Dawn's picture

This ECG was taken from a 90-year-old woman.  We have no other history, unfortunately.  It is a good example of a sinus rhythm with complete AV block, also called third-degree AV block.

The defining characteristics of this rhythm include:   1) an underlying rhythm that is regular and with a physiological rate.  In other words, the P waves are not so fast that they would not be expected to conduct one-to-one.  2)  a second rhythm of regular QRS complexes that is unrelated to the P waves.

Occasionally, a P wave may occur before a QRS and appear to have a PR interval.  This is just a chance meeting, as both rhythms (P waves and QRS complexes) are regular AT DIFFERENT RATES, so we would expect them to occur near each other from time to time.  NONE of the P waves are being conducted to the ventricles to produce QRS complexes. This is a good ECG to demonstrate "marching out" the P waves to see that they are very regular, even though some are hidden in the QRS, ST segment, or T waves.

In this case, the "escape rhythm" occurs from the AV junction.  The AV junctional pacemakers are "set" at a rate of about 40 - 60 beats per minute.  Normally, the sinus rhythm arrives in the AV junction faster than that, depolarizing the junctional pacemakers and preventing them from firing spontaneously.  In complete AV block, the atrial impulse never arrives, so the junctional pacemaker is free to "escape" and become the primary pacemaker of the heart.  We recognize this rhythm as junctional because the QRS complexes are narrow, and the rate is around 40 bpm.  Knowing that the escape rhythm is from the junction tells us that the AV block is in the AV node.  The AV junction is the first available pacemaker below the block.  Had the complete AV block been lower, in the bundle branches, the QRS would have come from the ventricles and would have been wide and slower.

In very general terms, this "supra-Hisian" type of AV block is preferable to a "sub-Hisian" block.  The rate is faster, and the QRS complexes narrow, both conditions causing a better cardiac output than wide QRS complexes and extremely slow rates.  However, the effect of the block on the patient has a lot to do with the cause of the block and the symptoms the slow rate cause.  Emergency treatment of the rate may be necessary if it causes a drop in blood pressure and perfusion.  Some patients with this type of block will need a permanent implanted pacemaker, but not all.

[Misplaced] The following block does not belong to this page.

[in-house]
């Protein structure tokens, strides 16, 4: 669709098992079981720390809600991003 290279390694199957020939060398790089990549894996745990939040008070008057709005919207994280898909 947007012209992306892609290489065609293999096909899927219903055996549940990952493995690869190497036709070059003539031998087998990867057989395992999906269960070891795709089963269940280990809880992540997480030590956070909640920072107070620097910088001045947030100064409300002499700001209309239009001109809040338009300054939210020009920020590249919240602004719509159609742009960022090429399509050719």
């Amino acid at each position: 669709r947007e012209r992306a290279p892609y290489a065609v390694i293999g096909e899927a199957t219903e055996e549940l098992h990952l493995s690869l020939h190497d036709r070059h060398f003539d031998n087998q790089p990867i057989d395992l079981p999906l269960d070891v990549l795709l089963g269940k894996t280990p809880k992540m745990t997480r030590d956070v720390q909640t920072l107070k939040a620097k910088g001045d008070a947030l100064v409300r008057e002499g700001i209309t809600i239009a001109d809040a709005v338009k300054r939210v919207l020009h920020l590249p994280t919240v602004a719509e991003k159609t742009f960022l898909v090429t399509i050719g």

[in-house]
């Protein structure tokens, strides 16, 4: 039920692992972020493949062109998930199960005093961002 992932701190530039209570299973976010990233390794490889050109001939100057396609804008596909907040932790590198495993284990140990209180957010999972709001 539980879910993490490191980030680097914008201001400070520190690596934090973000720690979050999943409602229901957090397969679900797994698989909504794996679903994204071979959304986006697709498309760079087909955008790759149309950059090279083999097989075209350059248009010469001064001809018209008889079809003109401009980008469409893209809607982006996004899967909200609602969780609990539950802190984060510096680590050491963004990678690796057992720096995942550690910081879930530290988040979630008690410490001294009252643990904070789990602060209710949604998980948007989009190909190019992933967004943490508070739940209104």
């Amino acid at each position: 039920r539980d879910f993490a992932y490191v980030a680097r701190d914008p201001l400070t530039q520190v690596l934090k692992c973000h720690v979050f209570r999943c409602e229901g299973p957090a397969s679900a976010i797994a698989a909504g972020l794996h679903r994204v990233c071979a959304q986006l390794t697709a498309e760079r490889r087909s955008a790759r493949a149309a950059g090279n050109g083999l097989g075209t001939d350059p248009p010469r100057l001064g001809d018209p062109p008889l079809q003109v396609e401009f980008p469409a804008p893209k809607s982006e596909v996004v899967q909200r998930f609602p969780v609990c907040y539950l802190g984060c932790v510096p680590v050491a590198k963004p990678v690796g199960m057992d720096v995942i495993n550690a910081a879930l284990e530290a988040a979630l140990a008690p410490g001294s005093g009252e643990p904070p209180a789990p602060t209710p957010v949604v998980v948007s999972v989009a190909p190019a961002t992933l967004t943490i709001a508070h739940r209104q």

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Jerry W. Jones MD FACEP's picture


What an excellent ECG to demonstrate AV dissociation due to an advanced degree of AV block (in this case, 3rd degree). One of the issues I see with a lot of my ECG students is that they are convinced that if a PR interval is "normal" then there was AV conduction. That certainly isn't the case with AV dissociation as you just pointed out! The thing to remember is that if there really is an "occasional" AV conduction, the QRS complex will appear early and "out of synch" with the other QRS complexes. If you think that a P wave managed to conduct in the midst of a run of AV dissociation (and that is certainly possible!), look at the R-R intervals, not the PR intervals. If the R-R intervals haven't missed a beat then there was no conduction - the "normal PR interval" was nothing more than a coincidence.

Jerry W. Jones, MD FACEP FAAEM

Twitter: @jwjmd

ekgpress@mac.com's picture

As per Dawn — this is a nice example of Complete AV Block at the AV Nodal level (narrow QRS; rate escape rate between 40-60/minute). Reasons in support of complete AV block include: i) Regular atrial rate; ii) regular ventricular rate; and iii) NO conduction of any P waves despite there being adequate opportunity for at least some P waves to conduct. This latter criterion usually requires a ventricular rate that is less than 50/minute or so, and the rate here IS in the 40s. 
  • For full review on the Basics of AV Blocks — Please check out my hour long ECG Video on this topic — www.avblockecg.com


Ken Grauer, MD  www.kg-ekgpress.com   [email protected] 

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